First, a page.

Provide an annotated bibliography*. Cite your source (APA style) and include at least 8-10 different sources.
* An annotated bibliography is a list of citations to books, articles, and documents. Each citation is followed by a brief (usually about 150 words) descriptive and evaluative paragraph, the annotation. The purpose of the annotation is to inform the reader of the relevance, accuracy, and quality of the sources cited.
The following is useful for your annotated bibliography.
- Summarize: Some annotations merely summarize the source. What are the main arguments? What is the point of this book or article? What topics are covered? If someone asked what this article/book is about, what would you say? The length of your annotations will determine how detailed your summary is. For more help, see our handout on paraphrasing (https://owl.purdue.edu/owl/research_and_citation/using_research/quoting_paraphrasing_and_summarizing/paraphrasing.html.) sources.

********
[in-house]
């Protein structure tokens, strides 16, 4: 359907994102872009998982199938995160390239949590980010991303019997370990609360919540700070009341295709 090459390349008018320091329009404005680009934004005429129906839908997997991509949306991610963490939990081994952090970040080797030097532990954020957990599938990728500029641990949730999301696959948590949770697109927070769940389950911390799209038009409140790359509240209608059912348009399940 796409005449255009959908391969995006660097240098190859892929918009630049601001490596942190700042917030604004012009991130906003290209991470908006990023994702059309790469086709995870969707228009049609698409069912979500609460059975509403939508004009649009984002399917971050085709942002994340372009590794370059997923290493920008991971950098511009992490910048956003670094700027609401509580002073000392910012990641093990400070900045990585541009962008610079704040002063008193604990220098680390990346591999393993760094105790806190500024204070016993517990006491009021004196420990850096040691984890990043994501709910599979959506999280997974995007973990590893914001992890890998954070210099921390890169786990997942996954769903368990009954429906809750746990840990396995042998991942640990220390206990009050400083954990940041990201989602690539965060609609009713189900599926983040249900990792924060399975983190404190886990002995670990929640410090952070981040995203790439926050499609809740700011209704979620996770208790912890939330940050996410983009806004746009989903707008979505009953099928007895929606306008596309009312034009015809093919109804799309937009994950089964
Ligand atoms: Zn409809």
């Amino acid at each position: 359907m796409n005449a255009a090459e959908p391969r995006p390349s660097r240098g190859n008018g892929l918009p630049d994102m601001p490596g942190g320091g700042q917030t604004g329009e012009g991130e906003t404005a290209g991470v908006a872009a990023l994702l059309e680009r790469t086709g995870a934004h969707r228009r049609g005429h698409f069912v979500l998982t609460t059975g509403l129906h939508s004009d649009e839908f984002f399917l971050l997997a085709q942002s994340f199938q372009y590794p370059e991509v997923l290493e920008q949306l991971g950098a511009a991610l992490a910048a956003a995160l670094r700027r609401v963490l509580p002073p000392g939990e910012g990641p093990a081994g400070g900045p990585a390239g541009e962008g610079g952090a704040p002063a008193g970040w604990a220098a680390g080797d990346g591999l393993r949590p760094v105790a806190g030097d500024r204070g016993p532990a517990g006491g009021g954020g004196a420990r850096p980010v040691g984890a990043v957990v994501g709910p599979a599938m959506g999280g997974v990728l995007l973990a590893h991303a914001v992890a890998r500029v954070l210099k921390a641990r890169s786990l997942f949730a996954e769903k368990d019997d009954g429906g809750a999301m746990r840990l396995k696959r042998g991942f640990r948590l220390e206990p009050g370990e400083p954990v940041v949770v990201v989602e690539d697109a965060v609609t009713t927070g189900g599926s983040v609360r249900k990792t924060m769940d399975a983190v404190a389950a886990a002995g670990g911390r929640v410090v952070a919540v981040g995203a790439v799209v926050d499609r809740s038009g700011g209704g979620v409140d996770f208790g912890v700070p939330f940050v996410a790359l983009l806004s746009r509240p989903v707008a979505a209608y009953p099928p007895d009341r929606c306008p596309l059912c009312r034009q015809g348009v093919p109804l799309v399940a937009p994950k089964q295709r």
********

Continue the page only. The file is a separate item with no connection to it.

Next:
- Assess: After summarizing a source, it may be helpful to evaluate it. Is it a useful source? How does it compare with other sources in your bibliography? Is the information reliable? Is this source biased or objective? What is the goal of this source?
- Reflect: Once you’ve summarized and assessed a source, you need to ask how it fits into your research. Was this source helpful to you? How does it help you shape your argument? How can you use this source in your research project? Has it changed how you think about your topic?
additional source: http://guides.library.cornell.edu/annotatedbibliography